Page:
By the 1940s and 1950s, reclamation of wetlands for agriculture and other purposes completely extirpated the species from the southern one-third of its range.
Certain agricultural practices can destroy habitat that supports the giant garter snake. Activities such as intensive vegetation control activities and livestock grazing threatens this species by fragmenting and isolating available habitat. Livestock grazing along the edges of water sources degrades habitat quality by reducing vegetative cover. Overall, grazing has contributed to the elimination and reduction of the quality of available habitat at four known locations.
Collection and harassment associated with recreational activities apparently cause a substantial impact in certain areas. Recreational activity disturbs basking snakes; this in turn disturbs the snake's thermoregulatory processes.
The California Fish and Game Department stopped mark and recapture studies after noting that the snakes were slow to recuperate from injuries sustained during the process.
Unidentified parasitic worms have been found in the American Basin population of the giant garter snake. Snakes infected with the worms seemed to display reduced appetites and growth rates. All infected snakes eventually died after lingering malaise; some reached 12-14 months of age before perishing. The worms taken after death of the snake were 2-3 in (5-8 cm), about 0.01 in (0.25 mm) thick, and colored with alternating narrow rings of red and beige; the worms emerged from noticeable lumps at any location along the ventral or dorsal skin surfaces.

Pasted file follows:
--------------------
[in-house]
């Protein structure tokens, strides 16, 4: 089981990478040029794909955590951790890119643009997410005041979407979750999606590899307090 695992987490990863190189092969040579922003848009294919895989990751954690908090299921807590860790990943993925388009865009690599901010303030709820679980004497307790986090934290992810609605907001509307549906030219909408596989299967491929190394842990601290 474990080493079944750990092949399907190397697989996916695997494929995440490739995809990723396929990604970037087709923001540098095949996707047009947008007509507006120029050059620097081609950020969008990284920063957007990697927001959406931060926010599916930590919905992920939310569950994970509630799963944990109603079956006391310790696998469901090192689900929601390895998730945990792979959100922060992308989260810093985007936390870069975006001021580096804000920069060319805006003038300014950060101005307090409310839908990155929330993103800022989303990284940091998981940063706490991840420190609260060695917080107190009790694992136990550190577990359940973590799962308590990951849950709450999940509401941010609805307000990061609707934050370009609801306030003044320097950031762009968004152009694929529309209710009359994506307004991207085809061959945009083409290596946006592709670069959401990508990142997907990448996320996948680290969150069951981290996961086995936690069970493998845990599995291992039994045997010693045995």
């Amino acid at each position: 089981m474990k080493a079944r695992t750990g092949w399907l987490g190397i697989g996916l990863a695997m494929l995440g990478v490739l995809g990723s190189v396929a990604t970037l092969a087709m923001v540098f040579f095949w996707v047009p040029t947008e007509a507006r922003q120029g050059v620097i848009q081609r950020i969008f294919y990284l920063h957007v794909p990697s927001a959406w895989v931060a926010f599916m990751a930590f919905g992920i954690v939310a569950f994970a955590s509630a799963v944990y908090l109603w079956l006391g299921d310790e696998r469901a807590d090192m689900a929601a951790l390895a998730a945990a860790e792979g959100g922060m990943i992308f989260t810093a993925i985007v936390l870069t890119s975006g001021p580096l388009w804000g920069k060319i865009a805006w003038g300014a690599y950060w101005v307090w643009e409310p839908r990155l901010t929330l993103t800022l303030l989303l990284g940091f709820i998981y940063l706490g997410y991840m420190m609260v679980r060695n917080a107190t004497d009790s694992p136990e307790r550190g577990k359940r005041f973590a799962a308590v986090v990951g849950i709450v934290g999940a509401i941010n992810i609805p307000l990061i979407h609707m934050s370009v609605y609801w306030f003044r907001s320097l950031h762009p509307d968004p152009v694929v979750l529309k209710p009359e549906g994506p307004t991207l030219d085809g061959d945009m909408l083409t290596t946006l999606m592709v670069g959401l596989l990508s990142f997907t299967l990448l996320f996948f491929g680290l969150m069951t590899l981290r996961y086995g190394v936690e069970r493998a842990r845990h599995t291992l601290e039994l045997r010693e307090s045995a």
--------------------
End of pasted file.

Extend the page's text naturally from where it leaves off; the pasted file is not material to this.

Predation levels on the giant garter snake have increased due to a number of factors. A number of native mammals and birds are likely known predators of the giant garter snake including raccoons, skunks, opossums, foxes, hawks, egrets, and herons. The abundance and diversity of predators and diminishing escape cover in remaining habitat suggest that predation pressure on this species is probably severe. The high fecundity and extremely wary behavior of the giant garter snake provide additional evidence that the species has developed physiological and behavioral adaptations to help withstand predatory pressure. In 1986, it was observed that nearly all the snakes captured and examined possessed scars or recent injuries presumably acquired during attacks by predators.